Warning – McGuffin Bites Leave Scars

I have this really cool red purse. Only after a while it got some wear and had a few hanging threads. I trimmed those off. Sometimes authors should do the same. Don’t add a detail that begs for answers then forget about it.

I just finished a book that featured the brooding sidekick from a previous novel. I was so curious why he kept running off and getting into trouble in the first book. I liked the author, the setting, and the relationship sounded interesting, two mutual crushes crashing together, so I really looked forward to reading this book. The clincher that put it at the top of my TBR pile was the blurb hinted at why the hero was so broody was family drama. And I was as ready as a medical student to open up that closet of bones.

Not far into the story, we get a great description of the hero’s back including a scar. I’m a sucker for wounded heroes, so naturally I’m curious about it. My first thought was he’s either had a kidney transplant or donated one. He was always running off. What if he was sick? Then I thought he was in an accident, and his absentee parents didn’t even visit. There were strong hints at a schism with his parents. Or maybe his famous father was abusive, and he had to hide it to avoid a scandal. This was the most horrific but also fit best with where I thought the story was going. I had less dramatic sources for the scar too. The hero liked the outdoors, so maybe it came from a camping trip. I pictured the heroine asking about it and him telling a story about how he narrowly escaped death in the wilderness.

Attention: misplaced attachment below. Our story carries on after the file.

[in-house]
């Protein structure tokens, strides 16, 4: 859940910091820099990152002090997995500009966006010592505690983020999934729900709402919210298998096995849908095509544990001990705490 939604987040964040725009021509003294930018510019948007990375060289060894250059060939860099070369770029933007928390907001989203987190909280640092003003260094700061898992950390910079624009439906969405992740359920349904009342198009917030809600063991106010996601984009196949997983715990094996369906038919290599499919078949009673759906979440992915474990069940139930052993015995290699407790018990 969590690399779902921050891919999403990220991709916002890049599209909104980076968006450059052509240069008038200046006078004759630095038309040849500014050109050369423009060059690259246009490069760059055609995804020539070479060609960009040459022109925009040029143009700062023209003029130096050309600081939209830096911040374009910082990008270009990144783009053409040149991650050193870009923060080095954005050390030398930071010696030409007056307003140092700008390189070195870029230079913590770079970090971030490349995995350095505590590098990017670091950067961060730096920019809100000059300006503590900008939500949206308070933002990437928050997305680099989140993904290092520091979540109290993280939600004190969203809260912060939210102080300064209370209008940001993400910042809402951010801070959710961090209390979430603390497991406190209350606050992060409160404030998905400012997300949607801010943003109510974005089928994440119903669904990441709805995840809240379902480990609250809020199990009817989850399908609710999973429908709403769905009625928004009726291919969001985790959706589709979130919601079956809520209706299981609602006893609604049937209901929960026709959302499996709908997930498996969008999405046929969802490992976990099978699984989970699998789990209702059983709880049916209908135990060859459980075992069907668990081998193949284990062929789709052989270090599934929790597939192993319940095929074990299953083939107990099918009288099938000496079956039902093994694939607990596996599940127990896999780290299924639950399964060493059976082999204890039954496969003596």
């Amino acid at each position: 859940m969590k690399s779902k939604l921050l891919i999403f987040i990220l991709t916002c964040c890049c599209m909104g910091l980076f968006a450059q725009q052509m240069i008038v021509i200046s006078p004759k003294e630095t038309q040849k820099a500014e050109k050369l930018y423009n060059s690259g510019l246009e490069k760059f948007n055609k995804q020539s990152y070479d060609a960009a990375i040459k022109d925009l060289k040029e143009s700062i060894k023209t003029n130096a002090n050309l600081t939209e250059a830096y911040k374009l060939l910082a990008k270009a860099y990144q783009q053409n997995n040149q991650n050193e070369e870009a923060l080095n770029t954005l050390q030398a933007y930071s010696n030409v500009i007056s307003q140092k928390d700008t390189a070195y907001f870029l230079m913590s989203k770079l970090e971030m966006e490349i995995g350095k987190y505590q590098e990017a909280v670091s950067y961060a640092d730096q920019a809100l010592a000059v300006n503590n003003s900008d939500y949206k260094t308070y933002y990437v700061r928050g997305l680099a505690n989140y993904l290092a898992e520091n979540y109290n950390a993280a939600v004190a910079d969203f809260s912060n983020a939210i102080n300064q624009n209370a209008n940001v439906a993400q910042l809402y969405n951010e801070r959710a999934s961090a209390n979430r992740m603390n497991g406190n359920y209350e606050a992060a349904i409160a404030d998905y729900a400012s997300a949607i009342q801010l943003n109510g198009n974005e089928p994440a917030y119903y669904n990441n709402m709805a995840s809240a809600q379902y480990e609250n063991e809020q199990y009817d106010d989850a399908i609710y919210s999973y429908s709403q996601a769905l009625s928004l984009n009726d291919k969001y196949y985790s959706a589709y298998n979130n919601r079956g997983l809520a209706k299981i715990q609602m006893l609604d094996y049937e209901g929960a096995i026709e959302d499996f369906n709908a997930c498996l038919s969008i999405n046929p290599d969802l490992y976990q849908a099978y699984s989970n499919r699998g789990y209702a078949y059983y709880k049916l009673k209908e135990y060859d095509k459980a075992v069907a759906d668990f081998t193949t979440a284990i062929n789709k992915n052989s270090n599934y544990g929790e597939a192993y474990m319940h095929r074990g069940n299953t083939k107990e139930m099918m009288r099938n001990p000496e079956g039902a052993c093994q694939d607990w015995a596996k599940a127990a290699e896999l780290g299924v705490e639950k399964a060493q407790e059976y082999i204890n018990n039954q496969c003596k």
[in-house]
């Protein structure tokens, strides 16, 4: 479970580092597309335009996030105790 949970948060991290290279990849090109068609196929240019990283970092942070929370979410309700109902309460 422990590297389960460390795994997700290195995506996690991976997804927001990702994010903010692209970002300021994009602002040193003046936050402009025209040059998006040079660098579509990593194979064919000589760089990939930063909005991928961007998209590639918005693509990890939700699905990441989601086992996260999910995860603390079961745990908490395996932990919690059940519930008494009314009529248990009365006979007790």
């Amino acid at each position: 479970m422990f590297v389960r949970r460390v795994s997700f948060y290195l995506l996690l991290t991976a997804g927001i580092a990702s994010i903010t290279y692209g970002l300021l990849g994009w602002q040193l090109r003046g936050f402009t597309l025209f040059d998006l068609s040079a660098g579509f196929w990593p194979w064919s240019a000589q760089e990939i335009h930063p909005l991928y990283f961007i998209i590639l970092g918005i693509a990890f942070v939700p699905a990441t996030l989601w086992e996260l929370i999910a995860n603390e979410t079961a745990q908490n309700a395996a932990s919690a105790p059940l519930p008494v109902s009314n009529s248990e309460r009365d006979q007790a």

In the end, the hero was moody and angsty because he was eighteen, rich, and bored. I mostly liked the book but was frustrated that the reason he skipped classes all the time was so mundane. And I still didn’t know how he got the scar. Well, the only logical explanation for me is that it was a McGuffin bite.

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5 thoughts on “Warning – McGuffin Bites Leave Scars

  1. OK, I’m LMAO about the McGuffin bite. Too funny. It sounds like the author wasted some great opportunities! She should consult with you on story ideas. 🙂

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  2. I agree with Lisa – you could have livened that story up! I dislike when the reason for the big adventure ends up being something that doesn’t really connect. Ok, so this is going to happen – let’s send our hero on an epic adventure that has nothing to do with anything and then he can fix the problem just as easily as he could have if he had forgone the adventure. Or end the book right when he gets back ready to finally conquer the big-baddy.

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